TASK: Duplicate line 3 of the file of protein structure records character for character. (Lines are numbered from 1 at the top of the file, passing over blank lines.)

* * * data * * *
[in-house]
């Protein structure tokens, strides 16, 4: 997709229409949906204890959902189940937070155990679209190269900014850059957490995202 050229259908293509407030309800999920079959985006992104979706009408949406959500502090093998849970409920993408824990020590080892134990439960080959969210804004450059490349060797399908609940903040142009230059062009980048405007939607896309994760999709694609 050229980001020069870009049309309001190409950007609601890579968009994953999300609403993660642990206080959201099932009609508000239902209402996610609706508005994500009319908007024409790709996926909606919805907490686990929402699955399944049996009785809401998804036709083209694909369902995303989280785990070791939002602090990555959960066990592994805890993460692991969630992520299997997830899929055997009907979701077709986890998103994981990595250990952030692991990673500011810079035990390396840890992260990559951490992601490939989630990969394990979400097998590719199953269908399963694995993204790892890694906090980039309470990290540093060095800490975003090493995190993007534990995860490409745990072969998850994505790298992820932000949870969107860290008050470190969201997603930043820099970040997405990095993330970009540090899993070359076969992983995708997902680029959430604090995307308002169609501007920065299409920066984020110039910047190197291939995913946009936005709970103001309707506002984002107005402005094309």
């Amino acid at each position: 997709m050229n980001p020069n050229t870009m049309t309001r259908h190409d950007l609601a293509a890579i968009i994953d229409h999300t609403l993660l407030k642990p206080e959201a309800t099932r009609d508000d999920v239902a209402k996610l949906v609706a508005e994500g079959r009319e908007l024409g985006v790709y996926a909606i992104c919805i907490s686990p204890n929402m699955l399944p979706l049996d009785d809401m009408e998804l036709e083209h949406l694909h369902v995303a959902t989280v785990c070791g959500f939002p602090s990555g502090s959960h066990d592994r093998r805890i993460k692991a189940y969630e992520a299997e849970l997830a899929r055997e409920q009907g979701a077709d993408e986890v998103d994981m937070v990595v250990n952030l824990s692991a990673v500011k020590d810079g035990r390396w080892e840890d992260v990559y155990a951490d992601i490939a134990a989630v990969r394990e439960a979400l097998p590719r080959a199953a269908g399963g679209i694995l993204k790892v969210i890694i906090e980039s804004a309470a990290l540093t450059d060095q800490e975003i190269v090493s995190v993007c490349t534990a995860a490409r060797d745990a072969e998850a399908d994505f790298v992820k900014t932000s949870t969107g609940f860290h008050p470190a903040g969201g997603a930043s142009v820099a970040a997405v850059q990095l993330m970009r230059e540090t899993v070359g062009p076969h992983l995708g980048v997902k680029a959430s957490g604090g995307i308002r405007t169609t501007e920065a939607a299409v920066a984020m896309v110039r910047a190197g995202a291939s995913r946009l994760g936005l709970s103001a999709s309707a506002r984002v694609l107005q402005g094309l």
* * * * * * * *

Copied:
């Amino acid at each position: 997709m050229n980001p020069n050229t870009m049309t309001r259908h190409d950007l609601a293509a890579i968009i994953d229409h999300t609403l993660l407030k642990p206080e959201a309800t099932r009609d508000d999920v239902a209402k996610l949906v609706a508005e994500g079959r009319e908007l024409g985006v790709y996926a909606i992104c919805i907490s686990p204890n929402m699955l399944p979706l049996d009785d809401m009408e998804l036709e083209h949406l694909h369902v995303a959902t989280v785990c070791g959500f939002p602090s990555g502090s959960h066990d592994r093998r805890i993460k692991a189940y969630e992520a299997e849970l997830a899929r055997e409920q009907g979701a077709d993408e986890v998103d994981m937070v990595v250990n952030l824990s692991a990673v500011k020590d810079g035990r390396w080892e840890d992260v990559y155990a951490d992601i490939a134990a989630v990969r394990e439960a979400l097998p590719r080959a199953a269908g399963g679209i694995l993204k790892v969210i890694i906090e980039s804004a309470a990290l540093t450059d060095q800490e975003i190269v090493s995190v993007c490349t534990a995860a490409r060797d745990a072969e998850a399908d994505f790298v992820k900014t932000s949870t969107g609940f860290h008050p470190a903040g969201g997603a930043s142009v820099a970040a997405v850059q990095l993330m970009r230059e540090t899993v070359g062009p076969h992983l995708g980048v997902k680029a959430s957490g604090g995307i308002r405007t169609t501007e920065a939607a299409v920066a984020m896309v110039r910047a190197g995202a291939s995913r946009l994760g936005l709970s103001a999709s309707a506002r984002v694609l107005q402005g094309l």